Have you ever done the Marshmallow Challenge? It was probably at a conference or as a team building exercise. Or any other challenge where, as a team, you have to build the tallest structure with limited, fragile resources in a short space of time?
Right at the beginning of the process did anyone stop and ask “So, do we even want to win this thing?” or was winning just an assumed goal of the exercise?
Usually it’s assumed it’s a competition they have to win. Usually two or three people try to take over the leadership role within seconds or else no one steps up for a long time. Then everyone dives into planning and execution without even qualifying the goals and intentions of the activity.
I’ve done a few of these activities and it’s amazing how every time it is assumed that a) it’s a competition and b) that winning is the desired outcome. Yet often the facilitator will tell you that neither of these are their objectives. The real goals may be things like:
- developing team work
- observing interactions between people
- looking for conflict or leaderships skills to emerge
- breaking up an all day conference with a bit of fun
Which means that it’s about the process not the final product.
A dozen years ago I went to a weekend training camp for leaders of 4-8 year olds. One of the activities we did was to take off our shoes and make play doh with our toes. Yes, we had our toes mixing flour and water on a bit of plastic on the floor. Many people were getting frustrated at this impossible and very messy task. That is, until the trainer told us that this activity, like many things young children do, was about the process not the final product.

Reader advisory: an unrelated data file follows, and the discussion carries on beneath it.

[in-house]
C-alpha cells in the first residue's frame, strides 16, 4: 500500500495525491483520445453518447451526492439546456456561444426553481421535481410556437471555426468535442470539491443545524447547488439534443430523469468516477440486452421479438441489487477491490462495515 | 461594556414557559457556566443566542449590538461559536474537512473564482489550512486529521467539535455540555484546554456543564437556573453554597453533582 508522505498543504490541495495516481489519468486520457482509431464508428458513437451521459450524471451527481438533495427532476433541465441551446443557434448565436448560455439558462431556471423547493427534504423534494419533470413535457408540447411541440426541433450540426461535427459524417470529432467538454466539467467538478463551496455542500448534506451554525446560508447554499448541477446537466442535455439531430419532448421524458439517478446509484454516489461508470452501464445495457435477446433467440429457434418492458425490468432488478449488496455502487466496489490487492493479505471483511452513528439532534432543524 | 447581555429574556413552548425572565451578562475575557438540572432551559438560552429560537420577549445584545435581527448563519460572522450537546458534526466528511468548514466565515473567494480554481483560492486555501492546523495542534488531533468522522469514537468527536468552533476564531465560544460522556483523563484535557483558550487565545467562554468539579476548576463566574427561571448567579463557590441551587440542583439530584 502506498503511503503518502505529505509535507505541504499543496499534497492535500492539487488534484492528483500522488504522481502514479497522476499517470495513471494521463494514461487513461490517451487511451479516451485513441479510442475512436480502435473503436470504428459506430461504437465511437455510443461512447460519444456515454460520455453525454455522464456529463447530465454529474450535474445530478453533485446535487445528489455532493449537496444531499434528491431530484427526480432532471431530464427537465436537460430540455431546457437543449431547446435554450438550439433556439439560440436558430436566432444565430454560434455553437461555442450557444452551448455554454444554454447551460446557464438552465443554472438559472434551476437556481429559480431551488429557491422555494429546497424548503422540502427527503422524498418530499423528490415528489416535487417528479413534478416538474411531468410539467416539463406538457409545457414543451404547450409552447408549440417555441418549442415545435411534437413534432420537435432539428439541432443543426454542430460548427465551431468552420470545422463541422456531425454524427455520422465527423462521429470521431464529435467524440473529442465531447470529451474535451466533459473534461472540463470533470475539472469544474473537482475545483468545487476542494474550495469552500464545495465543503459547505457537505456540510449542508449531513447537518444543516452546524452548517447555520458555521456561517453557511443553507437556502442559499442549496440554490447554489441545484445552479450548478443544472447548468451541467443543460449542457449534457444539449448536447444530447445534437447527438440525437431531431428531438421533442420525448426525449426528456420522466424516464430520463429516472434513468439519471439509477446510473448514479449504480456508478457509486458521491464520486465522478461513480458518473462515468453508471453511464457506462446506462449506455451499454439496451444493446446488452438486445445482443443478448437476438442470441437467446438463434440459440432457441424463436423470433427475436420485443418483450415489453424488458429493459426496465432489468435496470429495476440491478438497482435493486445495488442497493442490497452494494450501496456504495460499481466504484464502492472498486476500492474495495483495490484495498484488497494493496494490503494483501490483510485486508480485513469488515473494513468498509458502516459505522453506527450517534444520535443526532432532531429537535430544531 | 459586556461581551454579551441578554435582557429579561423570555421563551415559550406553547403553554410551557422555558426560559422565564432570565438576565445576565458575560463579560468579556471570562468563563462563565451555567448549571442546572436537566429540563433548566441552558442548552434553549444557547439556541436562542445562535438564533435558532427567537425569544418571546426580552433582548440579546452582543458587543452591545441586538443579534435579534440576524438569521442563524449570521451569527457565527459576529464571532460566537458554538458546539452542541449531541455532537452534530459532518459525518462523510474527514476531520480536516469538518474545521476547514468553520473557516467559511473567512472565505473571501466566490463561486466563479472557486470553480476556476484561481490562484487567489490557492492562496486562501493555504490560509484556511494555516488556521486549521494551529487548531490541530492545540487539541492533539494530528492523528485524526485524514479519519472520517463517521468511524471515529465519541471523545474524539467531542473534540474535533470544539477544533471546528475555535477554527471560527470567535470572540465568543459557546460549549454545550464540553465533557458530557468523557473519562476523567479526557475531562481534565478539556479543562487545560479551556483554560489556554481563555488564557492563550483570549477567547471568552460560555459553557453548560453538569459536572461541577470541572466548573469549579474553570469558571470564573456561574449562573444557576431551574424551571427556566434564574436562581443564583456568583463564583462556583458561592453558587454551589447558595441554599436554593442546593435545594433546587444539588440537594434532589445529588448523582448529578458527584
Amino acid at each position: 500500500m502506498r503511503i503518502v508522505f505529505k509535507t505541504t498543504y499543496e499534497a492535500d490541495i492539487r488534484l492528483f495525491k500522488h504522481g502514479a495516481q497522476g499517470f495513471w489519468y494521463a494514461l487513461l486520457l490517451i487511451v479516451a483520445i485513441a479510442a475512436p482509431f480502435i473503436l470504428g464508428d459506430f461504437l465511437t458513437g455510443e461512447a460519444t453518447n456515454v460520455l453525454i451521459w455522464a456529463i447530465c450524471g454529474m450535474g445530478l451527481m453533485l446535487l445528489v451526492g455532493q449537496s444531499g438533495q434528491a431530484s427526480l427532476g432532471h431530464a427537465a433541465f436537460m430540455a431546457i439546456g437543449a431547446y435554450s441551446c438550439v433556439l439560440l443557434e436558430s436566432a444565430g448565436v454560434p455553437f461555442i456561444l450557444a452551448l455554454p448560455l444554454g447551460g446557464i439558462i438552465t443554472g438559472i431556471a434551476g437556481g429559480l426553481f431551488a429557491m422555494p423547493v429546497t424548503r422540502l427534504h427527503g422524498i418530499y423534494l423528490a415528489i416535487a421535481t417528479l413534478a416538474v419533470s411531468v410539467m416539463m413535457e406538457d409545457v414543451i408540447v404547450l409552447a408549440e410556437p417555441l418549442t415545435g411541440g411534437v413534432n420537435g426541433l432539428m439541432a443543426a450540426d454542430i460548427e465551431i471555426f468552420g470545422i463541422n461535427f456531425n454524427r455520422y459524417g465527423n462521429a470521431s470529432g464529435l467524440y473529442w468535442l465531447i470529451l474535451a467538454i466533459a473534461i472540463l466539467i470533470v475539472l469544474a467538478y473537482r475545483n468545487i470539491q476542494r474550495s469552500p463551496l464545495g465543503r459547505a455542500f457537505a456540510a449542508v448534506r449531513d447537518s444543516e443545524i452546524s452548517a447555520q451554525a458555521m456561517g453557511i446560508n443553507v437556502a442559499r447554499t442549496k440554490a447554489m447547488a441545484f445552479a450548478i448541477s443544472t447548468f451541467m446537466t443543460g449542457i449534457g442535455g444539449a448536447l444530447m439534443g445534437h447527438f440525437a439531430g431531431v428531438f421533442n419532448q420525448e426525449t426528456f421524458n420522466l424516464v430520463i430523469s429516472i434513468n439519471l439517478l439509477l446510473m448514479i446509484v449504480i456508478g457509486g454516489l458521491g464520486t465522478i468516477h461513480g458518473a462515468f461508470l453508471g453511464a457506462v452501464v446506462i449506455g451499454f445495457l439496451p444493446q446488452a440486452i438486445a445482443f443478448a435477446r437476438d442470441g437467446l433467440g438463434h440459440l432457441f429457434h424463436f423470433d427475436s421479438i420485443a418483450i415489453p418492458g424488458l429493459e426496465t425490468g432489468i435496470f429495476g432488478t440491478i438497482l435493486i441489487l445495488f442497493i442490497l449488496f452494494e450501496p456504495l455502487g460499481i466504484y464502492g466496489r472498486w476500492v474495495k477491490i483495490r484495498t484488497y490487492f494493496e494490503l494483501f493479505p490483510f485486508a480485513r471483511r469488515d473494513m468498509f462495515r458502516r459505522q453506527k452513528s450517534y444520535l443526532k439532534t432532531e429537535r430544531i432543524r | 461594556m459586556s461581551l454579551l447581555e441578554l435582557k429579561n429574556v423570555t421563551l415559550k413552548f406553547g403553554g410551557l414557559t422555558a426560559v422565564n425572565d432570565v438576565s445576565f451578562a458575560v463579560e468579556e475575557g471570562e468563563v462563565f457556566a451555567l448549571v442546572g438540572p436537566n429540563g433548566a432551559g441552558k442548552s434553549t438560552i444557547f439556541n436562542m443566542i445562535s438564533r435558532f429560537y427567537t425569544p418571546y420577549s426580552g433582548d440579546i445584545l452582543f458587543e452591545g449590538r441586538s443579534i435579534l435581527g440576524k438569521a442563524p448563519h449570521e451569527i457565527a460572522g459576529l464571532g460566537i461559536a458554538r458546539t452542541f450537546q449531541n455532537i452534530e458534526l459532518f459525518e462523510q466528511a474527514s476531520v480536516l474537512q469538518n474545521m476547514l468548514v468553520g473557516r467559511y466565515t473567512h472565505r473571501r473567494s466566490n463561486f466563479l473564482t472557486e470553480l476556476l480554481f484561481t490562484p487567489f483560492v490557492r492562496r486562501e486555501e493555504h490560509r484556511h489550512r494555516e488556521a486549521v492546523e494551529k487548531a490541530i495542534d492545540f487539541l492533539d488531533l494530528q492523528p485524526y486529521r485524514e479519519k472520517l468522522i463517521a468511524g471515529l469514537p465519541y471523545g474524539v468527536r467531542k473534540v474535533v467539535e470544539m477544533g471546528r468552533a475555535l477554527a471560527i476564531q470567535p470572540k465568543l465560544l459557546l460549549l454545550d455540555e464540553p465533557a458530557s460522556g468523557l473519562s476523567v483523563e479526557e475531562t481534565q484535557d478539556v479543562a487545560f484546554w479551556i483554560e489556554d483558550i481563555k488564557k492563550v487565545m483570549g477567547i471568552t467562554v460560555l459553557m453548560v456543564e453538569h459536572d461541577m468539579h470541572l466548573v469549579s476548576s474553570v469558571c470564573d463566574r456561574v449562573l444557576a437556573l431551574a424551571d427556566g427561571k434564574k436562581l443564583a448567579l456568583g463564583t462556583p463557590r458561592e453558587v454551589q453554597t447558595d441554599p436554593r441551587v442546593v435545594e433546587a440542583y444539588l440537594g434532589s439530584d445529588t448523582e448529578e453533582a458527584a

Last weekend I went on a dolphin spotting cruise and was amused to see two totally different sets of parents with their babies spending all their time taking photos of mum and baby and then dad and baby but not actually being in the moment. In their effort to capture the memories of the day through photos, they weren’t making memories and enjoying where they were. They had forgotten that it was about the process not the final product.
Sometimes in life it is about the final product. Sometimes the process is not important and can be messy, short, long, listed and checked or not. But often when it is about the process, we miss the lessons and joy in the process as our focus is on the wrong thing.
Today stop and consider the process of what you are doing. There may be beauty, joy or lessons in the process that you will never get from the end product.
Question: Have you experienced a time when you’ve received more value from the process than the end product? Share your experiences in the comments below.
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